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What is stuttering?

Stuttering, sometimes referred to as stammering or diffluent speech, can be very humiliating for a child. This speech disorder is different than normal repetition of words, which children often do when learning how to talk. Normal developmental stuttering often begins between 18 months and 5 years old. Your child might begin to repeat words or phrases, have trouble pronunciation of words, leave out words or sounds, or speak some words that are hard to recognize.

Children with true stuttering have some normal developmental speech problems, but are then pressured to speak better. The child then becomes aware of his speech and struggles to speak better, which actually makes the speech worse.

  • Normal developmental stuttering and speech difficulties happen in about 90 percent of children.
  • Normal developmental speech problems usually improve over about two to three months.
  • Some mispronunciation of words may be present with a child for several years.
  • True stuttering happens in only about 1 percent of children. True stuttering occurs more often in boys than in girls.
  • True stuttering, if it is not properly treated, often worsens in adulthood.

What are the different types of stuttering?

  • Developmental stuttering. This is the most common type of stuttering which occurs in children. As their speech and language processes are developing, they may not be able to meet verbal demands.
  • Neurogenic stuttering. Neurogenic stuttering is also a common disorder that occurs from signal problems between the brain and nerves and muscles.
  • Psychogenic stuttering. Psychogenic stuttering is believed to originate in the area of the brain that directs thought and reasoning. This type of stuttering may occur in people with a mental illness, or those who have experienced excessive mental stress or anguish. Although stuttering may cause emotional problems, it is not believed to be the result of emotional problems.

Stuttering | Symptoms & Causes

What are the symptoms of stuttering?

These speech styles are part of true stuttering:

  • repeating words, sounds, or syllables
  • talking slowly or with a lot of pauses
  • having an uneven rate of speech
  • stuttering more when tired, excited, or under stress
  • acting fearful about talking

What causes stuttering?

The exact mechanical causes of stuttering are not completely understood, but it is thought to be a hereditary condition.

Stuttering | Diagnosis & Treatments

How is stuttering diagnosed?

Our physicians will take a detailed history of your child's development. A speech-language pathologist will also evaluate your child's speech and language abilities.

How can I help my child manage her stutter?

It is important to remember that every child develops speech at different times. If your child is having speech problems, keep the child's physician involved in the evaluation of your child. The following are some suggestions to help with normal speech difficulties your child might have, and help to prevent your child from developing true stuttering difficulties:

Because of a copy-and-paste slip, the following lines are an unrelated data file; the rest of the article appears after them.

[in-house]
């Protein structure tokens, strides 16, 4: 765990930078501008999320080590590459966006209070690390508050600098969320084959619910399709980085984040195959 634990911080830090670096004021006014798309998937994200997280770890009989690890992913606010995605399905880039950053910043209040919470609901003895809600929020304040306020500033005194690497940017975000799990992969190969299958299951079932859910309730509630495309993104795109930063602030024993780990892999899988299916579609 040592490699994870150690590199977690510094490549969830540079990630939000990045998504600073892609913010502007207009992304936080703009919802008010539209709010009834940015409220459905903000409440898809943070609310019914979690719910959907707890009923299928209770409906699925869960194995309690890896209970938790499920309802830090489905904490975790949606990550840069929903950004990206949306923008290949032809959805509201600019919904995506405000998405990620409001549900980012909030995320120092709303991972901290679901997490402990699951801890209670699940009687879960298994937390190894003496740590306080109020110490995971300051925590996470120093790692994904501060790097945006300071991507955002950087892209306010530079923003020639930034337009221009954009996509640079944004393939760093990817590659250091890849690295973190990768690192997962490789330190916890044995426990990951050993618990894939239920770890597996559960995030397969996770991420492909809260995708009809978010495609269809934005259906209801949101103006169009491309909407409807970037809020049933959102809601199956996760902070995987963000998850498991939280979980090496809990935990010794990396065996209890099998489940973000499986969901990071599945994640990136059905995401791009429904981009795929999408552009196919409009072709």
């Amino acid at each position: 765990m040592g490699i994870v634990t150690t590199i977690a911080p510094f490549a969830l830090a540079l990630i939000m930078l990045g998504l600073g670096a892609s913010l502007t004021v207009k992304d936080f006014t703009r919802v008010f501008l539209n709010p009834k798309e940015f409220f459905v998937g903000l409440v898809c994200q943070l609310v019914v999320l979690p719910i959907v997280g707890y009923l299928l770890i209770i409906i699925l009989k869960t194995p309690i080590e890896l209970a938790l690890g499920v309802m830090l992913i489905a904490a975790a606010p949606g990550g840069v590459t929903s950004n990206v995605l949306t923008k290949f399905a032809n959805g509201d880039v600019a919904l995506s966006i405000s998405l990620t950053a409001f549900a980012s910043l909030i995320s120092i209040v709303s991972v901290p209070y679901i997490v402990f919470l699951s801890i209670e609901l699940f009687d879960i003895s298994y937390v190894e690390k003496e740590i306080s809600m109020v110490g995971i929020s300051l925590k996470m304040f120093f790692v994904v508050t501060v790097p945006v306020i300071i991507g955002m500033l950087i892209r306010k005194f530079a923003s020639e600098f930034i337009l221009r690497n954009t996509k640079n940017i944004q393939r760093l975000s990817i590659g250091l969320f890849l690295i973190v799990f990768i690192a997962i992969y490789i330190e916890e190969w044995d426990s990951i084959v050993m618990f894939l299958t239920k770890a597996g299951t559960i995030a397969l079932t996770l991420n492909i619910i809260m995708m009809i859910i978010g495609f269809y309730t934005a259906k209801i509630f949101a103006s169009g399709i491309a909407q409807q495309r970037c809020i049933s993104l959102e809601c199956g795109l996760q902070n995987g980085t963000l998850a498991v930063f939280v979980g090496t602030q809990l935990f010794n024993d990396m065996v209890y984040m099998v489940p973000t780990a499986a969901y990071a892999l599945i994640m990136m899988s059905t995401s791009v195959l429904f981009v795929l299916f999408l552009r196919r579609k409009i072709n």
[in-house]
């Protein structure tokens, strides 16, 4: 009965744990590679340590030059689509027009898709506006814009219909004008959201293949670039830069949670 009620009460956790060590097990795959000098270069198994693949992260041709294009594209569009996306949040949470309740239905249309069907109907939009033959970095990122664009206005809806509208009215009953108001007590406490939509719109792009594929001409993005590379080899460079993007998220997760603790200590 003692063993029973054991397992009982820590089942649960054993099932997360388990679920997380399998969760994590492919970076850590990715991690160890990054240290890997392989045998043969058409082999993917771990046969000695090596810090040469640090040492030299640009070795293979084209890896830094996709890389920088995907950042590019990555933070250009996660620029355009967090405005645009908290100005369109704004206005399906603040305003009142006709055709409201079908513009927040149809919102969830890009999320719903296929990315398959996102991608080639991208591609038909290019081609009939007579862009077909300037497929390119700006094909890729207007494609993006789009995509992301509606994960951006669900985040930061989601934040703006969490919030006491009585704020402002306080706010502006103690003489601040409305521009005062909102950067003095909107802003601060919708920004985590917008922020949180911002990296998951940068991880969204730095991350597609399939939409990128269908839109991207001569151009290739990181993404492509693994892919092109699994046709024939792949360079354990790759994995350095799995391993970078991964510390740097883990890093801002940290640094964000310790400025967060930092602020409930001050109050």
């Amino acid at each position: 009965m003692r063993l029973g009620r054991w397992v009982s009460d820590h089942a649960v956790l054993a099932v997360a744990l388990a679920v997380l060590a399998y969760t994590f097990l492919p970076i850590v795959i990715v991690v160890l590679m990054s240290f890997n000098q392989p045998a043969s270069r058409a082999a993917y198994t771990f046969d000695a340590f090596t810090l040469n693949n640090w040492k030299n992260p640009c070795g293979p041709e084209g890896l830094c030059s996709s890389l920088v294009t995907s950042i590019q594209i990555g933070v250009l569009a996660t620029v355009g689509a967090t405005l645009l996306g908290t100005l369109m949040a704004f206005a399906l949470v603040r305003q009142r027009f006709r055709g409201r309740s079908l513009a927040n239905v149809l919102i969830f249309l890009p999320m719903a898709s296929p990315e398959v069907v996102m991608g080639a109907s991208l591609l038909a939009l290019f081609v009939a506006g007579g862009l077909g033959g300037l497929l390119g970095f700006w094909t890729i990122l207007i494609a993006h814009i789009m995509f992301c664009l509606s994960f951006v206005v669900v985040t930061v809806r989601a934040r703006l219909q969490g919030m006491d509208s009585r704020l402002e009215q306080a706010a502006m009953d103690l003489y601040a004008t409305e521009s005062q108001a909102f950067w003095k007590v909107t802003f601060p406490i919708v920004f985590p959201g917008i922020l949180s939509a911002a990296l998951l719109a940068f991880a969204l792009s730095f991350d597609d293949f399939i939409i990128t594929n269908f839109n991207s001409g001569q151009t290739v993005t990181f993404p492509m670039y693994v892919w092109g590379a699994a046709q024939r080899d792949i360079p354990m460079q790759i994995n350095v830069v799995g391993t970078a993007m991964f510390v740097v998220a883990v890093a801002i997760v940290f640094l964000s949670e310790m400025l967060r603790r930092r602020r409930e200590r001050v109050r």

• Encourage your child to talk to you about fun and easy topics in a non-stressful place.
  • Try to make talking fun or make it a game.
  • Do not interrupt your child while he/she is speaking, even if your child is making mistakes or having trouble.
  • Do not ask your child to repeat something you do not understand. Attempt to guess what your child is saying and continue on with the conversation.
  • Do not have your child practice certain sounds or words. This will make your child uncomfortable about his/her speech.
  • Do not try to slow your child's speaking. Try to talk with your child in a calm, quiet place and be a model of speaking slowly. Asking your child to slow down will only frustrate your child.
  • Ask other adults not to correct your child's speech and do not talk about your child's speech problems in front of him/her.
  • Listen attentively to your child.
  • Wait for your child to say the words without saying them for him/her.
  • Talk openly about the stuttering if your child brings up the subject.
  • Avoid asking your child to speak for you.

The goal of treatment is to focus on relearning how to speak, or to unlearn incorrect ways of speaking. Although there is no cure for stuttering, early intervention may keep stuttering from becoming a life-long problem. Speech and language evaluation is suggested for children who exhibit stuttering or struggle with speech for more than six months. Medications and electronic devices to treat stuttering are sometimes used.

When do speech difficulties become a concern?

Your child's physician will make this determination with you and your child. The following are some of the warning signs that child might have true stuttering or other speech problems and not just normal developmental difficulties:

  • your child stutters after the age of 5
  • your child is fearful of talking or does not talk
  • there is a family history of stuttering
  • your child is not saying words by 18 months
  • other people cannot understand any words that your child is saying and your child is over 2 years old
  • if your child is older than 3 years old and about half of what your child says is not understood by others
  • repetition of words or phrases continues for more than six months and after trying the above recommendations

How Boston Children's Hospital approaches stuttering

We have a devoted Speech-Language Pathology Program dedicated to examining speaking disorders, such as stuttering.

Stuttering | Programs & Services